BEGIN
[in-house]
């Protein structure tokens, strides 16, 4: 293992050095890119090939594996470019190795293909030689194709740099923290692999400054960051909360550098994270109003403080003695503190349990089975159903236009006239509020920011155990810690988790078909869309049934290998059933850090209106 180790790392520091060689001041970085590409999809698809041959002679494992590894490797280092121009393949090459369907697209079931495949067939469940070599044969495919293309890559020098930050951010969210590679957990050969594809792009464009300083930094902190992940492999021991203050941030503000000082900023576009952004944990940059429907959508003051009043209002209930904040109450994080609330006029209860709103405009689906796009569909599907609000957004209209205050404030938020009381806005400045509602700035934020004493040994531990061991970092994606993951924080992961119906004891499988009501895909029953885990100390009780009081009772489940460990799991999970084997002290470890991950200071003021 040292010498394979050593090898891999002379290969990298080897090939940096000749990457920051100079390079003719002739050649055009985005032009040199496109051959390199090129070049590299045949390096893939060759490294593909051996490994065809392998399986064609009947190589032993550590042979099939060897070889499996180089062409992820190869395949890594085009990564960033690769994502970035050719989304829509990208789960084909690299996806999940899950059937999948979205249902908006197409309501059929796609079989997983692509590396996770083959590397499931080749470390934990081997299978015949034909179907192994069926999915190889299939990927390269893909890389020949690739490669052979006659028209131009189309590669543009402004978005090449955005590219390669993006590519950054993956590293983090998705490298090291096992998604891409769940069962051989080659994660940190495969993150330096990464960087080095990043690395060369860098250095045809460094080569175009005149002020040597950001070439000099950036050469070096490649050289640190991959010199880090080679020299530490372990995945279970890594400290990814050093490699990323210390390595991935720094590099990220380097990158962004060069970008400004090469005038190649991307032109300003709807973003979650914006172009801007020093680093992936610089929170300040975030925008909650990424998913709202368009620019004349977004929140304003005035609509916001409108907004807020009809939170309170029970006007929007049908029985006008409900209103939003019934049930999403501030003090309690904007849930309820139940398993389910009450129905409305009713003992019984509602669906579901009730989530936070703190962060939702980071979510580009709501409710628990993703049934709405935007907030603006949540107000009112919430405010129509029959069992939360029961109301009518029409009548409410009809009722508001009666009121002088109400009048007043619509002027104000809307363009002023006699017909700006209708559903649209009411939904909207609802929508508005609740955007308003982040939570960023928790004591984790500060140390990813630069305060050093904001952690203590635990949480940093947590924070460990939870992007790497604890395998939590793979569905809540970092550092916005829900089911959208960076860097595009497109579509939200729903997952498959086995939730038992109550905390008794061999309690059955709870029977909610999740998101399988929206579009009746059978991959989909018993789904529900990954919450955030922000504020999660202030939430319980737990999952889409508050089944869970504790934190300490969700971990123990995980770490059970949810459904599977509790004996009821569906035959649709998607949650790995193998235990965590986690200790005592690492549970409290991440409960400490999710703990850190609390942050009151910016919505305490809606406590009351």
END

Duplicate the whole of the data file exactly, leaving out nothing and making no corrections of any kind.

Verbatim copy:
[in-house]
């Protein structure tokens, strides 16, 4: 293992050095890119090939594996470019190795293909030689194709740099923290692999400054960051909360550098994270109003403080003695503190349990089975159903236009006239509020920011155990810690988790078909869309049934290998059933850090209106 180790790392520091060689001041970085590409999809698809041959002679494992590894490797280092121009393949090459369907697209079931495949067939469940070599044969495919293309890559020098930050951010969210590679957990050969594809792009464009300083930094902190992940492999021991203050941030503000000082900023576009952004944990940059429907959508003051009043209002209930904040109450994080609330006029209860709103405009689906796009569909599907609000957004209209205050404030938020009381806005400045509602700035934020004493040994531990061991970092994606993951924080992961119906004891499988009501895909029953885990100390009780009081009772489940460990799991999970084997002290470890991950200071003021 040292010498394979050593090898891999002379290969990298080897090939940096000749990457920051100079390079003719002739050649055009985005032009040199496109051959390199090129070049590299045949390096893939060759490294593909051996490994065809392998399986064609009947190589032993550590042979099939060897070889499996180089062409992820190869395949890594085009990564960033690769994502970035050719989304829509990208789960084909690299996806999940899950059937999948979205249902908006197409309501059929796609079989997983692509590396996770083959590397499931080749470390934990081997299978015949034909179907192994069926999915190889299939990927390269893909890389020949690739490669052979006659028209131009189309590669543009402004978005090449955005590219390669993006590519950054993956590293983090998705490298090291096992998604891409769940069962051989080659994660940190495969993150330096990464960087080095990043690395060369860098250095045809460094080569175009005149002020040597950001070439000099950036050469070096490649050289640190991959010199880090080679020299530490372990995945279970890594400290990814050093490699990323210390390595991935720094590099990220380097990158962004060069970008400004090469005038190649991307032109300003709807973003979650914006172009801007020093680093992936610089929170300040975030925008909650990424998913709202368009620019004349977004929140304003005035609509916001409108907004807020009809939170309170029970006007929007049908029985006008409900209103939003019934049930999403501030003090309690904007849930309820139940398993389910009450129905409305009713003992019984509602669906579901009730989530936070703190962060939702980071979510580009709501409710628990993703049934709405935007907030603006949540107000009112919430405010129509029959069992939360029961109301009518029409009548409410009809009722508001009666009121002088109400009048007043619509002027104000809307363009002023006699017909700006209708559903649209009411939904909207609802929508508005609740955007308003982040939570960023928790004591984790500060140390990813630069305060050093904001952690203590635990949480940093947590924070460990939870992007790497604890395998939590793979569905809540970092550092916005829900089911959208960076860097595009497109579509939200729903997952498959086995939730038992109550905390008794061999309690059955709870029977909610999740998101399988929206579009009746059978991959989909018993789904529900990954919450955030922000504020999660202030939430319980737990999952889409508050089944869970504790934190300490969700971990123990995980770490059970949810459904599977509790004996009821569906035959649709998607949650790995193998235990965590986690200790005592690492549970409290991440409960400490999710703990850190609390942050009151910016919505305490809606406590009351």